Tuesday, May 19, 2015

Who will code our future?

One of those subjects that gets a lot of attention is diversity in coding, where I've posted a couple of times already, but maybe feel like I should say a bit more as I am I guess an anomaly though I'm sure that will change.

Being a Black man, from the Deep South, who not only can code but I've been a lead Java developer, one of seven, on a multi-million dollar project, which we delivered by the way, isn't exactly the norm from what I've heard.

But how did I get there?

Reality is I was obsessed with computers from the moment I heard of them, and was lucky enough that my Dad bought one even though I joke he screwed up with a TI-94A instead of a Commodore 64. I joke that if he'd got the latter we would be billionaires by now as it allowed assembly language coding while I was stuck with BASIC.

So I was coding from the age of 12, as that was back in 1982.

When I eventually ended up doing professional software development, writing code was the easy, but also hard part, as it is difficult to get the best code, and I'm fierce at getting the best code, but also wicked fast. It's weird watching other people, but I digress.

The social part was actually harder. Usually, yeah, I was one of few Black guys. But I didn't detect any walls against Black people. I just applied, interviewed, and went to work. And in fact roared up as a developer until maybe I burned myself out as well as left for personal reasons to pursue personal projects.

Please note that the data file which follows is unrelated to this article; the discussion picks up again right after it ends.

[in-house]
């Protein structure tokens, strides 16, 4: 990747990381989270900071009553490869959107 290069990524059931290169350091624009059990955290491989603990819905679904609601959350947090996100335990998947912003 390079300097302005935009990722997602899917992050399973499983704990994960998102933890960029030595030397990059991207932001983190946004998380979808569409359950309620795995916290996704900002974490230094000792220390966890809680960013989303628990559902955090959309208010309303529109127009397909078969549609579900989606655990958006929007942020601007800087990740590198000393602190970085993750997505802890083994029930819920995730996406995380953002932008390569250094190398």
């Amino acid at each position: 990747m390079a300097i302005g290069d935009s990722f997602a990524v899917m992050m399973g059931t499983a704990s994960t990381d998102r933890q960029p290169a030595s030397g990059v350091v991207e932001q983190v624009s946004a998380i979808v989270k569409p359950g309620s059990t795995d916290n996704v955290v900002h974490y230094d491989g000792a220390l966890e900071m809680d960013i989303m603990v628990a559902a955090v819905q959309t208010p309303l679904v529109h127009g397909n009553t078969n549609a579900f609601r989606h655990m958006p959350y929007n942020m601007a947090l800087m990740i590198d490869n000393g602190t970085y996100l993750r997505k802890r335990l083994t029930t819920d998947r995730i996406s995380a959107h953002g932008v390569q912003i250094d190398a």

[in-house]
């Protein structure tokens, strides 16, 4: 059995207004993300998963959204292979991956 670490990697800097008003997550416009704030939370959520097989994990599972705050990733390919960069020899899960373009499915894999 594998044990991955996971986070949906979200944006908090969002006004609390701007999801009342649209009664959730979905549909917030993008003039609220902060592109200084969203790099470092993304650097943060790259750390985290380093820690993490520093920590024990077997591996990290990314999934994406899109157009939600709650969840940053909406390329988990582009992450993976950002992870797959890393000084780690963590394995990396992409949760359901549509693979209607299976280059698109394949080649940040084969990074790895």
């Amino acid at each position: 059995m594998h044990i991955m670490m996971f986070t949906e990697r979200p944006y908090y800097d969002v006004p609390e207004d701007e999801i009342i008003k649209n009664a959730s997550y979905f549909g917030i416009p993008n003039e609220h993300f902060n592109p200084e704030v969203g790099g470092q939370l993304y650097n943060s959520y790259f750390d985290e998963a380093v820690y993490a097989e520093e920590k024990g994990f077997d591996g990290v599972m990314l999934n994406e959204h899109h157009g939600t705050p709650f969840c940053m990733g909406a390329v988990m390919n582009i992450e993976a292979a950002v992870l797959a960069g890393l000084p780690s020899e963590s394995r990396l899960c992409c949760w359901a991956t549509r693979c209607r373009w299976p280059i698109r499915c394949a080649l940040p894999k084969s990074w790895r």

I have never seen any indications that Black people are barred.

They apparently just weren't applying. Of if they were, lacked the skillsets to get the job, where I think you best start getting those as a kid. Like with writing, people who become writers tend to be focused on writing from childhood. Why? Good question.

I have only some computer science courses from teenage years, and nothing was asked about them when I got my first coding job. The company just thought it worth letting me try, and I demonstrated ability. Getting that ability is about being excited by computers and coding from childhood.

It's like writing. Coding IS writing, for computers.

The people who will code our future will be dominated I firmly believe by people who started out as kids, fascinated by computers and coding on them. You look at big names who helped define things so far, and yes, they tend to be white males, but they were the ones who yup, had computers or access to them at an early age!

Like Steve Jobs is a great example, as check his history as to when he first got his eager hands onto a computer system.

The best thing we can do for diversity in coding is let kids code.

And it can be about priorities: if parents don't buy that computer for their kids, maybe someone should, as where would I be today if I weren't one of those kids with a computer in his hands at the age of 12 back in 1982?

James Harris
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